Far below the Porter Valley led like a soggy tree-clad carpet down to Hunter's Bar and the finish. The Peakland 600m Hills, Chorizo Sunrise Dreams, Beyond the Horizon. The next few miles had been the final stage of several long adventures and it was time to do it all once again. Familiarity takes the surprise away. I knew what to expect. So far yet ever so tantilisingly close. It was going to be a long slog. Stand up and start walking.
The stagger down the Porter Valley was difficult. I'd been walking with sore, blistered feet in the rain for 20 miles and 7 hours now and had became totally consumed by the pain. Each step felt like standing on knives. My vision became blurred and jumpy. Numbness in the mind faded to be replaced by constant overpowering burning thoughts about my feet. On those never-ending rainy miles down past Forge Dam to Hunter's Bar it was all I could think about. I was completely broken.
Somehow, eventually Hunter's Bar appeared in front of me. 53 miles down, 0.5 more to go. Home
|Haggard and happy. Home at last!|
16:09. A final agonising stagger into Nether Edge and onto my road. Hobble down and bang on the door until my housemate opened it. Step through, take the boots off and collapse on the sofa. 53.5 miles and 21 hours 33 mins of walking, awake for 33 hours. It had been a long, epic, amazing journey. Finally. I was home.
Epilogue: After a hot bath and a Bliash I somehow dragged myself to see Yo Dynamo (https://www.facebook.com/pg/yoyoyodynamo/about/?ref=page_internal) play at The Washington for a fun time hobbling about and chatting to friends in a highly euphoric state. It was a wonderful evening. Surprisingly I could still stand on one foot (briefly) even after several pints of moonshine. I'd woken up at 7am on Thursday 16th March, gone to work, walked 53.5 miles in 21.5 hours then gone to the pub. After all this and staying awake for 45.5 hours without any stimulants, at 3:30am on Sat 18th, I finally fell asleep.
The weekend was spent resting and recovering (aside from a pint in the Sheaf View on Saturday), followed by a week of enforced rest and eating as much as humanly possible. The plan is to have a few easier weeks of cycling and wandering to fully recover before preparations and training begins for the next big epic walk. All being well this will happen during the summer if things go to plan.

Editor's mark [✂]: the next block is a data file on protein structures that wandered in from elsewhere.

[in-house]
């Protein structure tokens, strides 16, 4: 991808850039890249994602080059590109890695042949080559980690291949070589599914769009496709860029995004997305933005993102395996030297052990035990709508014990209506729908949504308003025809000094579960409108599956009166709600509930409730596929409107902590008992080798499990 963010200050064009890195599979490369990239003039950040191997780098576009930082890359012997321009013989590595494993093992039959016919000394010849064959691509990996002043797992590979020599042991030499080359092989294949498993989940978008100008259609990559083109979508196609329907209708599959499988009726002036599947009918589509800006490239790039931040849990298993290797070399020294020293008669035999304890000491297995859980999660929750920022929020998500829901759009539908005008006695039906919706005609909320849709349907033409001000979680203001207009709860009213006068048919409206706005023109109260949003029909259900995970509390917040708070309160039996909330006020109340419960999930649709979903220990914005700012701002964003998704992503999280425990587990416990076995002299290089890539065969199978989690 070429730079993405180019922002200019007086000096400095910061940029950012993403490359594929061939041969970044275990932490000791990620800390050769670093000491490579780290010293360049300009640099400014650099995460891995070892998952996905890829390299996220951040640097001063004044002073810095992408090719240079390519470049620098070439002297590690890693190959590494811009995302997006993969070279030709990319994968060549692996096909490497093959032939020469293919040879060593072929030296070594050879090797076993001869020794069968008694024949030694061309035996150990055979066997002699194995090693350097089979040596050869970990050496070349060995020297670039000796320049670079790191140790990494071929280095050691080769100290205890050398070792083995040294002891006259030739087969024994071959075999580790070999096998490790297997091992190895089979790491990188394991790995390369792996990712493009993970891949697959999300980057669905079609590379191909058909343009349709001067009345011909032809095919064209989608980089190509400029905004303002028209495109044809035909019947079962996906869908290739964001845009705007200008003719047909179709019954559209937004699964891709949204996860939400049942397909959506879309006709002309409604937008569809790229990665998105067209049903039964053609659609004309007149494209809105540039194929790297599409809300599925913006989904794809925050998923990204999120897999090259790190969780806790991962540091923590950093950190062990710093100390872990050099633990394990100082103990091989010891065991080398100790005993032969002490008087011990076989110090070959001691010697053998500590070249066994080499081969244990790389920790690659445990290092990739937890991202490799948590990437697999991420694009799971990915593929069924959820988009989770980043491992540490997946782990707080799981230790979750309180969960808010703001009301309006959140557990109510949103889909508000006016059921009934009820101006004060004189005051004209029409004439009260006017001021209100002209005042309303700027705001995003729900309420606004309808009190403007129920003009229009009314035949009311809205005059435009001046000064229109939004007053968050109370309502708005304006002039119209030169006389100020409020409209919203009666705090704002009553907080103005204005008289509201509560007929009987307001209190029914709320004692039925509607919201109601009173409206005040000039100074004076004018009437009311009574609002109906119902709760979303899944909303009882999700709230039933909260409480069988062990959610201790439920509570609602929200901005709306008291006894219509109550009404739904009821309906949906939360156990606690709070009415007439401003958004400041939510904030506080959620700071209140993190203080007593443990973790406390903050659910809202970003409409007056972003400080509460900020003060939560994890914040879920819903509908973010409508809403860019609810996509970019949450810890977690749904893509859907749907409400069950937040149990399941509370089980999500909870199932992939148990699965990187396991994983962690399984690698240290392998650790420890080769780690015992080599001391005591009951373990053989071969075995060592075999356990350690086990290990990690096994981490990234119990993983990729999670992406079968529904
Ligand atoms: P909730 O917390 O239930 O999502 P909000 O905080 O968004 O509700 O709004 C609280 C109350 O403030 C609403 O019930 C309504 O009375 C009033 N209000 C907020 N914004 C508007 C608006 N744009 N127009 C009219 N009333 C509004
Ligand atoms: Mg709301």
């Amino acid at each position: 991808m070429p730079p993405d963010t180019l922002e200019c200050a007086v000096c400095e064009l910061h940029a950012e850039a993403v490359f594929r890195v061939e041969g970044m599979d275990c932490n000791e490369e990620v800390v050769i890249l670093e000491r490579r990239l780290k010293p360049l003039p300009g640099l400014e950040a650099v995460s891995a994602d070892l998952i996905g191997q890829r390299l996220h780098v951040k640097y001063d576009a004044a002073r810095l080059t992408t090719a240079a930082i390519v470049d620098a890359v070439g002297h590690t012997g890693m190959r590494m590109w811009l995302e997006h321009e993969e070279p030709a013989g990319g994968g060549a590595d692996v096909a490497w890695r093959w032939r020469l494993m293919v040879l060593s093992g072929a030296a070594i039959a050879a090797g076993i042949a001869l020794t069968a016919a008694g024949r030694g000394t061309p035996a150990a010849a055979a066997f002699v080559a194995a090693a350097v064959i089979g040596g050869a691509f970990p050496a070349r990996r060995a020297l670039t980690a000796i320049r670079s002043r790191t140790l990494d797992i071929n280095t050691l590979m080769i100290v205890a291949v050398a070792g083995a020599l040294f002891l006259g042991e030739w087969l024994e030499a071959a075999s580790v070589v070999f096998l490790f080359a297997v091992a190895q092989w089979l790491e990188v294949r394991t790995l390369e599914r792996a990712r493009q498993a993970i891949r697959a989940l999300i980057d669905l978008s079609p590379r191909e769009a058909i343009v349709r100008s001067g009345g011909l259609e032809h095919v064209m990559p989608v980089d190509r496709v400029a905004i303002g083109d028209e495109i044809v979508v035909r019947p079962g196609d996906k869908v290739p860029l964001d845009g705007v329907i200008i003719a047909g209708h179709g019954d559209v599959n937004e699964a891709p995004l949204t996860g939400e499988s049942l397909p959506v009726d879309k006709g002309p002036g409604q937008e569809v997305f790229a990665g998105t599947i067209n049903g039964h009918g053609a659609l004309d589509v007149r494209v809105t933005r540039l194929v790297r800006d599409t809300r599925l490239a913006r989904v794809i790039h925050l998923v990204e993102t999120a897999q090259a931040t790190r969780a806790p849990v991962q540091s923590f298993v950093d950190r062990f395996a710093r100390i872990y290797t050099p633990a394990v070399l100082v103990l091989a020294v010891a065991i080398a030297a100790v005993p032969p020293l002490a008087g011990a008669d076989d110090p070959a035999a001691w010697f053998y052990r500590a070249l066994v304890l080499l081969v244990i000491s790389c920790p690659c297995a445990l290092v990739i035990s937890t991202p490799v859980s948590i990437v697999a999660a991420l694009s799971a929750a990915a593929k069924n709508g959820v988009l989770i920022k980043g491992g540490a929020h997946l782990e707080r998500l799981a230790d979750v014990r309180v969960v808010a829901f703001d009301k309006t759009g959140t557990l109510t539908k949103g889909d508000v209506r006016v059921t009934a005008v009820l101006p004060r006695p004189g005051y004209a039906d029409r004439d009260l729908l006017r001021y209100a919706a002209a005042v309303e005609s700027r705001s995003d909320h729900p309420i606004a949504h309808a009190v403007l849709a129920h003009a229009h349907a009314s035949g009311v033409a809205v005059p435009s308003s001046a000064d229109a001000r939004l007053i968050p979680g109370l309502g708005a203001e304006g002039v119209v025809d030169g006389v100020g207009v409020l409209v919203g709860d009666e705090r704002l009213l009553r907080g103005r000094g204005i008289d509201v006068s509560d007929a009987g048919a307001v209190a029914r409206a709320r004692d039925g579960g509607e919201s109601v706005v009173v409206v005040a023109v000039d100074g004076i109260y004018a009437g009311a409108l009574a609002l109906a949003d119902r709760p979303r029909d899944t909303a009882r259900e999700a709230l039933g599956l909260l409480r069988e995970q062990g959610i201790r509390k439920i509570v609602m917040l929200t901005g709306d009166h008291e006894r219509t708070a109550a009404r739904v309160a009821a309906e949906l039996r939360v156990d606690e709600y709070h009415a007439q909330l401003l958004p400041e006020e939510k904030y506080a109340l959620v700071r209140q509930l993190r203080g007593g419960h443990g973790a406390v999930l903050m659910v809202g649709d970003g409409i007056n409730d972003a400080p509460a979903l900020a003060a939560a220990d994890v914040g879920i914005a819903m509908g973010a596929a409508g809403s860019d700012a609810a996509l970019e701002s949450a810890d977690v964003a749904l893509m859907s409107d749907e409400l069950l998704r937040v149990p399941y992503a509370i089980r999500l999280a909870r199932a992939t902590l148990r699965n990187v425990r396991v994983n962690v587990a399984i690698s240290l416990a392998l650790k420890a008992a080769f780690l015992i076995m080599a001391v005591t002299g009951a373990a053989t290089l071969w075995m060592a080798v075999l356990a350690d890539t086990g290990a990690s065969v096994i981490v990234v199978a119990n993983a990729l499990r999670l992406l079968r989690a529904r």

This walk was a particularly difficult and intense experience (due to the crap weather and subsequent pain from being unable to properly look after myself during the Friday) and there was more suffering than on any walk I've ever done- much more so then even 'Beyond the Horizon'. Yet looking back, it had been a brilliant and unforgettable wander. To enter those deeper states of exhaustion and pain whilst doing nothing but walking for 21 hours was an absolutely fascinating experience into a powerful sense of freedom so rare in today's world. It may have been hard and unpleasant at times, but also extraordinarily interesting, amazing and rewarding too.
Thanks to my boss Sarah at Foothills for letting me have the time off at such short notice (it was really appreciated), to Rory and Liv for kind texts of encouragement during the long rainy morning (they perked me up no end!) and to Billy and Jenny for being the best people you could wish to stagger into whilst being a haggard soggy mess.
A note on ethics.
All of the 8 walks over 40 miles in a day that I've done (The Derwent Watershed, Peakland 600m Hills, Chorizo Sunrise Dreams, The Derwent Watershed-ish, The Full Eastern Edges, The Peakland County Tops, Beyond The Horizon, A Journey Home) have been done completely self-supported. That is, apart from stopping at shops/ pubs along the way I've carried everything needed for the walk and had no-one waiting to provide footcare, extra food and water ect.
All but the Derwent Watershead and Peakland 600m Hills were done alone and on Chorizo Sunrise Dreams and Beyond the Horizon I decided to do both of them self supported and not inform anyone of my plans or where I was going. Although I do carry modafonil as an emergency to stay awake, I've never used it and on all walks stayed awake for 36 hours or more without use of any aids or stimulants whatsoever.
None of the walks have been done as a sponsored walk for charity. I do them because I love doing it.
Gear and stuff.
|Packing up on the Thursday morning...|
For this walk I wore a pair of Scarpa Peak GTX boots that I was kindly given from Scarpa. They fit my narrow feet perfectly and until I messed up and fell into a bog were extremely comfortable- I hope to wear them on another 40+ mile walk in the near future. My coat was the Rohan Guardian Jacket- despite walking heavy rain for over 10 hours it worked wonderfully, keeping me perfectly dry with very little sweat build up. My overtrousers are a battered pair of Berghaus Gore-Tex ones I can't remember the name of but still work well.
Other: I took two pairs of insoles- the thick orange Scarpa insoles and a pair of the Anatomic Absorber ones- they are both comfortable for about 30 miles and were changed after then. 3 pairs of socks (smartwool trekking, Silverpoint Alpaca Hike), a pair of borrowed walking poles, Seal Skinz Winter Gloves, map and compass, Petzl Tikka+ headtorch, spare batteries, 1 front bike light (as backup lighting) 3 ibroprofen 2 modafonil 1 co-codamol (for emergency, not used) and my ancient but trusty Montane fleece and Terra Pants.
Food: Eaten: 6 Clif Bars, 1/2 bag Sugarland Apple Sours (much better than Harribo Tangfastics as they have far more sugar in them), 3 white chocolate flapjacks, 5 bananas, 1 sachet of cous-cous, 1 bottle of lucozade, 1.1.5 litre of water. Taken but not eaten: 1 pack of chilli peanuts, 2 malt loaf, 1 Clif Bar, 1 bottle of lucozade
Roll on the next big adventure!!!